There’s been a lot of attention paid in the media to the pushback against digital tablets in favor of, well, tablets. It seems that more and more folks are discovering (or rediscovering) the appeal of making marks on paper. And while you hear a lot about all the different kinds of notebooks out there, the tools that are doing the actual writing and drawing are sometimes less recognized. What better way to “fix” that (pun intended and explained below) than to cast a discerning and appreciative eye on our old friend, the humble pencil?
For many people, a pencil has a wooden, yellow barrel with a pink eraser on top. That describes Dixon’s Ticonderoga, amongst others, and we’ve got ‘em at Wet Paint. We’ve also got lots of pencils specifically made for drawing. Artist-grade pencils are like the fancy cousins of the “yellow pencil”…they’re related, in that they have lead encased in a wooden barrel. The big difference is the very high quality lead they contain and the fact that this lead comes in a bunch of different hardnesses (see the guide below), allowing the artist to make a range of marks from smudgy dark to scratchy light. Caran d’Ache produces a remarkable artists’ graphite pencil called Grafwood – 15 hardnesses of the nicest graphite you’ve ever used. Czech company Koh-I-Noor is credited with the creation of the graphite pencil we know today…Wet Paint stocks their Toison D’or line of artists’ pencils. We also carry high quality pencils from German Faber Castell, Austrian Cretacolor and English Derwent.
Sometimes a pencil is that thing that clicks when you push down on the eraser and lead comes out. Those are known as mechanical pencils and we’ve got tons of those, too. Modern mechanical pencils are available in four standard lead sizes – .3mm, .5mm, .7mm and .9mm – and a variety of lead hardnesses (though not as many as artists’ pencils). Pentel’s new Orenz actually comes in a teeny tiny .2mm, but it’s the exception! One of our favorite new mechanical pencils is the OHTO SHARP .5mm wooden mechanical pencil. It looks like a small, regular pencil, but it clicks! Available in three appealing colors…I think everybody on staff owns at least one of them!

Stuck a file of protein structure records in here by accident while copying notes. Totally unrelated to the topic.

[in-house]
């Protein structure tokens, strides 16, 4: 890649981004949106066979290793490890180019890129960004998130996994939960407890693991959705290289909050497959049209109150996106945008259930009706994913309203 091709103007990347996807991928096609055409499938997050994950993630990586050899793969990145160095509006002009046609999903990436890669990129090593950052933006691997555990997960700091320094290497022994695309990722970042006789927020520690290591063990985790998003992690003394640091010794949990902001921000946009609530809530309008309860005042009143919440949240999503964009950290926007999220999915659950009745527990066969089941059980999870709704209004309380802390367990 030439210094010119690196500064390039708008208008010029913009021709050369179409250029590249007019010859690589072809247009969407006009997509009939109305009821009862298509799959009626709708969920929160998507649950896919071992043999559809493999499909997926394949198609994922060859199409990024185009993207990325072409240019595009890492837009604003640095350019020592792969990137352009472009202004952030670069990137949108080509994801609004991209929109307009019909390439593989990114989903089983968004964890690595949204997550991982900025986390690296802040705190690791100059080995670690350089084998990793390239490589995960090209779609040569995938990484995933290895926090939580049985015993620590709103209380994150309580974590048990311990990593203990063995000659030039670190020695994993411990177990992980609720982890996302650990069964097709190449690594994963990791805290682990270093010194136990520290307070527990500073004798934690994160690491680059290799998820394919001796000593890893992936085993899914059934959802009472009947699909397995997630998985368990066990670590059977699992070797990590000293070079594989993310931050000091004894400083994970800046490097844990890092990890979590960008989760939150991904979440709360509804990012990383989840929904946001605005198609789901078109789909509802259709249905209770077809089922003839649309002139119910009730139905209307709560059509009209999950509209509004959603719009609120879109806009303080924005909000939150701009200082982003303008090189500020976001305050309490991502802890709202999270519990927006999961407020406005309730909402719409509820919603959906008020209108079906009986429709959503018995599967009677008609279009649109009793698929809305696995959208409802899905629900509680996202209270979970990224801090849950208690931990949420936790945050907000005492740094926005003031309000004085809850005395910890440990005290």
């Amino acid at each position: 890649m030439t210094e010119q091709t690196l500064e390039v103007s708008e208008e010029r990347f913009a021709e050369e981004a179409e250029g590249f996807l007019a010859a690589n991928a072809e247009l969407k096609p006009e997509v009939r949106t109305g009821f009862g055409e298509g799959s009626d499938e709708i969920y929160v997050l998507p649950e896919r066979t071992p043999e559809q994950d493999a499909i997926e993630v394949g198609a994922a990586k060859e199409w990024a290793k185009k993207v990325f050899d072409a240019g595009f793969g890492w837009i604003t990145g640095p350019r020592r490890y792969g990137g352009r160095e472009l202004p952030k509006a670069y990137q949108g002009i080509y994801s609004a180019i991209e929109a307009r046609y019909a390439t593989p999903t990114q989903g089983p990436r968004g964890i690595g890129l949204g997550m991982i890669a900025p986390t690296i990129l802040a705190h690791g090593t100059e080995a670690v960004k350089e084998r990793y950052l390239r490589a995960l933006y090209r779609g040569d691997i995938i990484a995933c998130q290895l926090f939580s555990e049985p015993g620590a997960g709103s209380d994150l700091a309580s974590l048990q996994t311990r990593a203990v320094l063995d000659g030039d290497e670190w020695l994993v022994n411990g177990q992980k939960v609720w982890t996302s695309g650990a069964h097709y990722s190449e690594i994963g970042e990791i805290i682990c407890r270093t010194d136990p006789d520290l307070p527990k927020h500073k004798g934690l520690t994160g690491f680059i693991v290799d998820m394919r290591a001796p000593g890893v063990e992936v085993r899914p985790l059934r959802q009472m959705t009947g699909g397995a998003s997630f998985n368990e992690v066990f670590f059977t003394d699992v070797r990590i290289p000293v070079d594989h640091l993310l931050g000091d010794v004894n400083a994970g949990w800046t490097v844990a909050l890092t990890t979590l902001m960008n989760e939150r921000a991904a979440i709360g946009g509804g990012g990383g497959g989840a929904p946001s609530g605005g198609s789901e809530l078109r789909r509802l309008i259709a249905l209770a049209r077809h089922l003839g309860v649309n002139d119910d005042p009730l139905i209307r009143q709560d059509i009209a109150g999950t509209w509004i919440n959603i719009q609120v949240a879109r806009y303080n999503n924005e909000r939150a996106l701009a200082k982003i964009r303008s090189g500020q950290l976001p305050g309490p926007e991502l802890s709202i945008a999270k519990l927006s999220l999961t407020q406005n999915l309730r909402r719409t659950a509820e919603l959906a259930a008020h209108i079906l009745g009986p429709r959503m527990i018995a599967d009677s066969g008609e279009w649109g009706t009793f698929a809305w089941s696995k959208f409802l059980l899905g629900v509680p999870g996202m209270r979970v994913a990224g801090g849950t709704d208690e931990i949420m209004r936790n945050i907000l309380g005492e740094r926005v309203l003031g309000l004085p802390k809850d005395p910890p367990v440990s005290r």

The architects and engineers reading this may have their hands in the air at this point, because there are also mechanical style pencils that hold larger lead sizes than the four I mentioned above. Lead holders, as these are called, accept lead sizes from 2mm to 5.6mm. This heartier lead is perfect for the demands placed on it by makers…of buildings and art. One of our most popular lead holders is the Fixpencil (remember my pun?) from Caran d’Ache. Available in several lead sizes, color accents, and surfaces, the Fixpencil combines workman-like durability with sleek Swiss design…they are very handsome tools.
Back to the basic yellow pencil. Some of our favorite writing tools are essentially “regular” pencils, just more stylish. The Blackwing pencil, for instance, only comes in a few different hardnesses, but in a multitude of limited edition finishes and colored barrels. The unique square ferrules and replaceable erasers make them stand out from the crowd. Speaking of standing out, my favorite #2 pencils of all time have to be the Viarco Vintage series pencils. Both pencils and packaging are faithful reproductions of Viarco products from the 1940s to the 1970s. These boxes are so authentic, a slip of paper had to be added to accommodate a bar code! These six unique 12-pencil boxes are designed in Portugal using long-established production methods, and the quality you’ve come to expect from Viarco. They are almost too fantastic to use.
Oh, and we’ve got notebooks, too….